Honorable mention goes to the Atmel (now Microchip) ATSAMD51, included in some microcontroller modules like Adafruit’s Metro M4 Express and Grand Central M4 Express. These have the advantage of using the same development tools I’m already familiar with from doing 8-bit AVR work, and in fact I already have a Metro M4 Feat. But there doesn’t seem to be a big community around ATSAMD51 boards outside of these Adafruit examples. Adafruit says their Arduino board support package has “lots of stuff working” but they are primarily targeting CircuitPython.

For simplicity’s sake, I will probably be programming the tester board’s microcontroller with the Arduino IDE. Even though I sometimes dismiss Arduino as being for “noobs”, I don’t really need access to any fancy hardware features here. I just need a lot of I/O pins, a generous amount of RAM and ROM, and a decent clock speed. The last time I experimented with full C/C++ ARM development environments, I got so bogged down in installing and configuring IAR / Keil / CooCox / YAGARTO / Crossworks that it was no fun at all.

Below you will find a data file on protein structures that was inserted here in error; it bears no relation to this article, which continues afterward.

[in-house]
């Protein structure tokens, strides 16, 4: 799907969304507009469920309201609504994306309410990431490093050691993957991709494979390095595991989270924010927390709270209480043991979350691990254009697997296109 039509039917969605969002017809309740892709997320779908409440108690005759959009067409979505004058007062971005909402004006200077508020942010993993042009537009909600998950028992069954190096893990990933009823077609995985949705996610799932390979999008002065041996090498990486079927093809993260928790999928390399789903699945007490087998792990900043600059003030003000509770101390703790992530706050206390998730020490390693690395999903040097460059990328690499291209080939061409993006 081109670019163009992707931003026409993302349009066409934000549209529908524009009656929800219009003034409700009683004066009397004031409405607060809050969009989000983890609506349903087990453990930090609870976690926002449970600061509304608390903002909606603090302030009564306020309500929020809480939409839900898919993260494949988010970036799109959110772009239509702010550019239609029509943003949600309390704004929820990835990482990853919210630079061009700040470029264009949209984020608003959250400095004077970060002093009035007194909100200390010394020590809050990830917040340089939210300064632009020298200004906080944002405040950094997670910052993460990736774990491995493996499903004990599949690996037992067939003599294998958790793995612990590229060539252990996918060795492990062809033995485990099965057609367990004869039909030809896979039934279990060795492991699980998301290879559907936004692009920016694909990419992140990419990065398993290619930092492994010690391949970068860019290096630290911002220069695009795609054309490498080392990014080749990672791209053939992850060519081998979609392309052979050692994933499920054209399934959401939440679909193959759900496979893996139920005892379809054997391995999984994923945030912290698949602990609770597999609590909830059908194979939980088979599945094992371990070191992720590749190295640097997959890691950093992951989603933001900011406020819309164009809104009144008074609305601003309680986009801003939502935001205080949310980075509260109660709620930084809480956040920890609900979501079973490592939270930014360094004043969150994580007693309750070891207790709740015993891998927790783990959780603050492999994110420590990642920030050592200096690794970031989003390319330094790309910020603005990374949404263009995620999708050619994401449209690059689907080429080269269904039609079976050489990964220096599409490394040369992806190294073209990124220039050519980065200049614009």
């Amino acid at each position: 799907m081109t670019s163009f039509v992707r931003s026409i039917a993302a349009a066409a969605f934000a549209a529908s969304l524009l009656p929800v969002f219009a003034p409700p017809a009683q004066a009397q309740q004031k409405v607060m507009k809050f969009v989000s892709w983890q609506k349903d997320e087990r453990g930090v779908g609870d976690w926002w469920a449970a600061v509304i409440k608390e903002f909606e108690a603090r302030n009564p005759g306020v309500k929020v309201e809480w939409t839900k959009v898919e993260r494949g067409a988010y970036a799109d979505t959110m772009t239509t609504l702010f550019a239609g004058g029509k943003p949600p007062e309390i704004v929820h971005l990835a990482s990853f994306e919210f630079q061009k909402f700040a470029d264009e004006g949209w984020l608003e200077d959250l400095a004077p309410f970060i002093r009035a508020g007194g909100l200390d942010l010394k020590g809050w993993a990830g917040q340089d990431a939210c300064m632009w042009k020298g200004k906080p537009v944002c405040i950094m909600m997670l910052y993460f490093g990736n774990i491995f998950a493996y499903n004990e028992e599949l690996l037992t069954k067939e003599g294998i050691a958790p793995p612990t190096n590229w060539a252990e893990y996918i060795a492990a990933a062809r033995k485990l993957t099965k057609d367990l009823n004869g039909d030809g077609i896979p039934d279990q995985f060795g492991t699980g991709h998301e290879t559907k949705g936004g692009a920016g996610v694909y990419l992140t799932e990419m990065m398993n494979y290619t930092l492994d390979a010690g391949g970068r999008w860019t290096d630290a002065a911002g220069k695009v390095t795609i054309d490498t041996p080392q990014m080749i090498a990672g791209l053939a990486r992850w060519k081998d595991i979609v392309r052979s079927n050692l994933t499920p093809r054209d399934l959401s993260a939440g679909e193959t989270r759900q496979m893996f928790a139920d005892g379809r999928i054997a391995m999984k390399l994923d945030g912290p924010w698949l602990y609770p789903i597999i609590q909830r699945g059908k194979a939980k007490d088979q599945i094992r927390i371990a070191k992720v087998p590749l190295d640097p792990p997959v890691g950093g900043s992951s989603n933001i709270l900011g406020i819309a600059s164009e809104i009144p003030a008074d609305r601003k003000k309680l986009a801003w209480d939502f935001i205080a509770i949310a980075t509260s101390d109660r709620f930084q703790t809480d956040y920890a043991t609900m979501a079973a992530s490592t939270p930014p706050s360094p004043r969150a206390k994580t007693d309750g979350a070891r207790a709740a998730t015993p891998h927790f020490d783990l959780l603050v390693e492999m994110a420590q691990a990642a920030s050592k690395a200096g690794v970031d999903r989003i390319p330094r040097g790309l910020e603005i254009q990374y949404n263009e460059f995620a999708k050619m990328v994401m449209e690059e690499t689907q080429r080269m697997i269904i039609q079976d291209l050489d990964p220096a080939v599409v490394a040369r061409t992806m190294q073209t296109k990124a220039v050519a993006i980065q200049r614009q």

I’m leaning towards STM32 here, because I think it would be the most interesting and useful to me in the long-term. If not the blue or black pill, then perhaps one of ST’s own evaluation boards, or another STM32 board, as long as it’s well-supported in the Arduino IDE and has a good community that can help answer questions.

Read 7 comments and join the conversation 

7 Comments so far

  1. Alex Ferro - August 18th, 2021 11:09 am